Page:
A very rare Qing dynasty nodding head figure of a man dressed in his original apparel.


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A very rare Qing dynasty nodding head figure of a man dressed in his original apparel.

A barefoot peasant man warming his hands over the fire.

China, late 18th or early 19th century.

Painted clay, papier maché, wood, silk, hair and moss.

Measures approx. height 22 cm or 8 1/2  inch and length 24 cm or 9 1/2inch.

Price 2900 USD

This Chinese figure represents a type of decorative object exported from Canton to Europe and America toward the end of the 18th century. These figures were a popular collector’s item, especially in the Western world. In the late 1770s more than 100 nodding head figures are found in the Swedish Royal palace of Drottningholm. This example has unreadable swedish text on the underside of the base – could it be a sign of it once belonging to the Drottningholm collection? The “nodders” were collected in order to gain understanding of Chinese everyday life and the figures usually show various professions. Yet normally depicting deities, officials of high rank or ancestors, it is unusual that this example portray a person of normal life.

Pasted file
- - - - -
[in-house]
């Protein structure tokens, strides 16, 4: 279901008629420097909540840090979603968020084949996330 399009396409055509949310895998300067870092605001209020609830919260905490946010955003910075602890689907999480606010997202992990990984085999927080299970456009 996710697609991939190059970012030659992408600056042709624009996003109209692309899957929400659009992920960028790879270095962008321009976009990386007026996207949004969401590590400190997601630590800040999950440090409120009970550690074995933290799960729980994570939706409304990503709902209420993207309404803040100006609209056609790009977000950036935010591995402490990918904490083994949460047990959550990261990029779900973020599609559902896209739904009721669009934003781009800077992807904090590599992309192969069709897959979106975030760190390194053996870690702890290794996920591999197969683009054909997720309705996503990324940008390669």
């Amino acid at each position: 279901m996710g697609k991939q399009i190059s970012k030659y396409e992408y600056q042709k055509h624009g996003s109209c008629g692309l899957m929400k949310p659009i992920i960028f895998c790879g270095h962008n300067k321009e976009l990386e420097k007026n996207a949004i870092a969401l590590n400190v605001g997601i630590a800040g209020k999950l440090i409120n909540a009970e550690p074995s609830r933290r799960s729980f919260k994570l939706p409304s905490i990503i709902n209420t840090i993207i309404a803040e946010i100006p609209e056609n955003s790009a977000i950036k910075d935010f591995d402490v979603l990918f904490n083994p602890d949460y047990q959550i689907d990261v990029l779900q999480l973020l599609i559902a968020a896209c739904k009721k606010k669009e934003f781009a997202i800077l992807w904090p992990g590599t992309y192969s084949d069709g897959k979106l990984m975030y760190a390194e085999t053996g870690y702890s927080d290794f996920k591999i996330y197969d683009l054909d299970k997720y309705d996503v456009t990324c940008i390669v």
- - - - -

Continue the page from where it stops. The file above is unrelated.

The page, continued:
The “nodders” are so-called because the heads are separate from the body, attached to a pendulum-like weight suspended within the frame of the figure; when the head is touched it moves back and forth in a nodding motion. In addition to the nodding head the arms were also moveable.
Most examples that survive are composed of painted clay, porcelain and papier maché and it is extremely rare to find figures like the present example retaining their original silk apparel and hair. Furthermore, it is modelled with astonishing anatomical accuracy and expression. The base also contains a small compartment.


Condition: The figure shows signs of age and use. Broken parts, tears, restored flaws, loss of material here and there and restorations are visible.